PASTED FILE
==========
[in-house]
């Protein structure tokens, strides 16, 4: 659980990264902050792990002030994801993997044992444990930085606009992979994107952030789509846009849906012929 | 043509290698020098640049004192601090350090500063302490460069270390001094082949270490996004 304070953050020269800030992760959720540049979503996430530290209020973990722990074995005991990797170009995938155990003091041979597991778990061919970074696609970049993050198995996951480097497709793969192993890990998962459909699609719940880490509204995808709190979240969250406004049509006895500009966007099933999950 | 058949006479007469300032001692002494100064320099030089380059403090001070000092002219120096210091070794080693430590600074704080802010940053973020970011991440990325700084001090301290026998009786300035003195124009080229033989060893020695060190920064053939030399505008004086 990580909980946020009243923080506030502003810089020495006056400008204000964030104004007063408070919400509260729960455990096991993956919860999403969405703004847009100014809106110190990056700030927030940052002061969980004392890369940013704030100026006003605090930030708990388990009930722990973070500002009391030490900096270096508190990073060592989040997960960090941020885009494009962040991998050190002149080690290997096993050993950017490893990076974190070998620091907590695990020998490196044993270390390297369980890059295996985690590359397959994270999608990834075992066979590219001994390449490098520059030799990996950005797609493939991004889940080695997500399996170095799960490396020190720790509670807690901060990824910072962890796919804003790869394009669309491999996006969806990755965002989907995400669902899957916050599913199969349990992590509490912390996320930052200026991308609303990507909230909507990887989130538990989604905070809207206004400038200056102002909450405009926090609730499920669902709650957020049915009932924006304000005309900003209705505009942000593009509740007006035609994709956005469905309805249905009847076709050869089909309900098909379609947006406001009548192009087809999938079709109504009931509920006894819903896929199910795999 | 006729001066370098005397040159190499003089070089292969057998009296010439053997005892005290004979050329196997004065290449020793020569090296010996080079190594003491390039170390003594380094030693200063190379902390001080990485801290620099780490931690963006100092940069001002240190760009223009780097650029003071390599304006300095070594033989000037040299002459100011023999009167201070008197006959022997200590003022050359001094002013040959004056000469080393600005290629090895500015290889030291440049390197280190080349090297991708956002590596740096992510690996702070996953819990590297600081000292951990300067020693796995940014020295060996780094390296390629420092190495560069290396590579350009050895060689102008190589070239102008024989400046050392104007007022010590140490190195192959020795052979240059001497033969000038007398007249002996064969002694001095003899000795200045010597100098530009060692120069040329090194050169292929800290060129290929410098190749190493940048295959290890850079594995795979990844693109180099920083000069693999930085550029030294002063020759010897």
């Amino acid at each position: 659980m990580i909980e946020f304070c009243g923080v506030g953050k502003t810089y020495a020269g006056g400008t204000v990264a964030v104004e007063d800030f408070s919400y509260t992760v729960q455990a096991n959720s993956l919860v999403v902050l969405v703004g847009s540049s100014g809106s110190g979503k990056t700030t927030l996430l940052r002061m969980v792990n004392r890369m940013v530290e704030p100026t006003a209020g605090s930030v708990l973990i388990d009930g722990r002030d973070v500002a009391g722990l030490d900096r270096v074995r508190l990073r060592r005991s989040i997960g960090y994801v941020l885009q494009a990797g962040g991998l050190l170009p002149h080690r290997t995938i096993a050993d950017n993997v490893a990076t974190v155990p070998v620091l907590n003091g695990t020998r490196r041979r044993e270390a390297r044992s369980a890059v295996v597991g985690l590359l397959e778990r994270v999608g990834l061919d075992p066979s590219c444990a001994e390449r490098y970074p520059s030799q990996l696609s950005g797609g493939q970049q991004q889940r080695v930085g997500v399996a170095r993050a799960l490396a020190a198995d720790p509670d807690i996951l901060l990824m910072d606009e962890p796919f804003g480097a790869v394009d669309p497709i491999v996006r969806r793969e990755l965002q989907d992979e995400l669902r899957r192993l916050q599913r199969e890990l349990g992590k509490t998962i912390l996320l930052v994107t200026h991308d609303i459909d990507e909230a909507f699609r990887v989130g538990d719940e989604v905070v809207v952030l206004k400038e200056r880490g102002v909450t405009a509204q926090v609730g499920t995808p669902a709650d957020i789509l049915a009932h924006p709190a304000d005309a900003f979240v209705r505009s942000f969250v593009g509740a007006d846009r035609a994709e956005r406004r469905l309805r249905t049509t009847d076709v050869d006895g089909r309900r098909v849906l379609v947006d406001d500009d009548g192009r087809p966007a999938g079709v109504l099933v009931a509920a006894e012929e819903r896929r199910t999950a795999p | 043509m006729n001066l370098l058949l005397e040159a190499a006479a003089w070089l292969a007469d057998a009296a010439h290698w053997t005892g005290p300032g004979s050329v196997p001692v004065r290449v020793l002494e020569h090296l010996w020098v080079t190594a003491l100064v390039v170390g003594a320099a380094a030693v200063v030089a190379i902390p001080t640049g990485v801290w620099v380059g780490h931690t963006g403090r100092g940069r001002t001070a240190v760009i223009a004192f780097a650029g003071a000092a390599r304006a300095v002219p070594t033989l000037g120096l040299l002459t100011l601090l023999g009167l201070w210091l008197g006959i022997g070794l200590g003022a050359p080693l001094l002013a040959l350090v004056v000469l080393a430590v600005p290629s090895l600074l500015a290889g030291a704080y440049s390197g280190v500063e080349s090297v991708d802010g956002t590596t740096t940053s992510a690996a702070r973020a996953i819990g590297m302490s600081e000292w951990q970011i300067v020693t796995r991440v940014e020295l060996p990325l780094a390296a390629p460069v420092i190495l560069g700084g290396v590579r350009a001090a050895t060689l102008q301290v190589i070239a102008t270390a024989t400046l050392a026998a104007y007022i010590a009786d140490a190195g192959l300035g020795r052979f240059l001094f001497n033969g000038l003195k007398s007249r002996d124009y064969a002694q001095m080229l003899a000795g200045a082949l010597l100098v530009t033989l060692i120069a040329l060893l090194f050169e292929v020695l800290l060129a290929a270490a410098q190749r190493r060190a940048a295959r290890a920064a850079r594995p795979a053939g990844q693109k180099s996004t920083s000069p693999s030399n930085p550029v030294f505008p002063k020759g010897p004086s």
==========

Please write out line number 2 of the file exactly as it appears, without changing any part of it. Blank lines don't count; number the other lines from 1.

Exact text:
């Protein structure tokens, strides 16, 4: 659980990264902050792990002030994801993997044992444990930085606009992979994107952030789509846009849906012929 | 043509290698020098640049004192601090350090500063302490460069270390001094082949270490996004 304070953050020269800030992760959720540049979503996430530290209020973990722990074995005991990797170009995938155990003091041979597991778990061919970074696609970049993050198995996951480097497709793969192993890990998962459909699609719940880490509204995808709190979240969250406004049509006895500009966007099933999950 | 058949006479007469300032001692002494100064320099030089380059403090001070000092002219120096210091070794080693430590600074704080802010940053973020970011991440990325700084001090301290026998009786300035003195124009080229033989060893020695060190920064053939030399505008004086 990580909980946020009243923080506030502003810089020495006056400008204000964030104004007063408070919400509260729960455990096991993956919860999403969405703004847009100014809106110190990056700030927030940052002061969980004392890369940013704030100026006003605090930030708990388990009930722990973070500002009391030490900096270096508190990073060592989040997960960090941020885009494009962040991998050190002149080690290997096993050993950017490893990076974190070998620091907590695990020998490196044993270390390297369980890059295996985690590359397959994270999608990834075992066979590219001994390449490098520059030799990996950005797609493939991004889940080695997500399996170095799960490396020190720790509670807690901060990824910072962890796919804003790869394009669309491999996006969806990755965002989907995400669902899957916050599913199969349990992590509490912390996320930052200026991308609303990507909230909507990887989130538990989604905070809207206004400038200056102002909450405009926090609730499920669902709650957020049915009932924006304000005309900003209705505009942000593009509740007006035609994709956005469905309805249905009847076709050869089909309900098909379609947006406001009548192009087809999938079709109504009931509920006894819903896929199910795999 | 006729001066370098005397040159190499003089070089292969057998009296010439053997005892005290004979050329196997004065290449020793020569090296010996080079190594003491390039170390003594380094030693200063190379902390001080990485801290620099780490931690963006100092940069001002240190760009223009780097650029003071390599304006300095070594033989000037040299002459100011023999009167201070008197006959022997200590003022050359001094002013040959004056000469080393600005290629090895500015290889030291440049390197280190080349090297991708956002590596740096992510690996702070996953819990590297600081000292951990300067020693796995940014020295060996780094390296390629420092190495560069290396590579350009050895060689102008190589070239102008024989400046050392104007007022010590140490190195192959020795052979240059001497033969000038007398007249002996064969002694001095003899000795200045010597100098530009060692120069040329090194050169292929800290060129290929410098190749190493940048295959290890850079594995795979990844693109180099920083000069693999930085550029030294002063020759010897």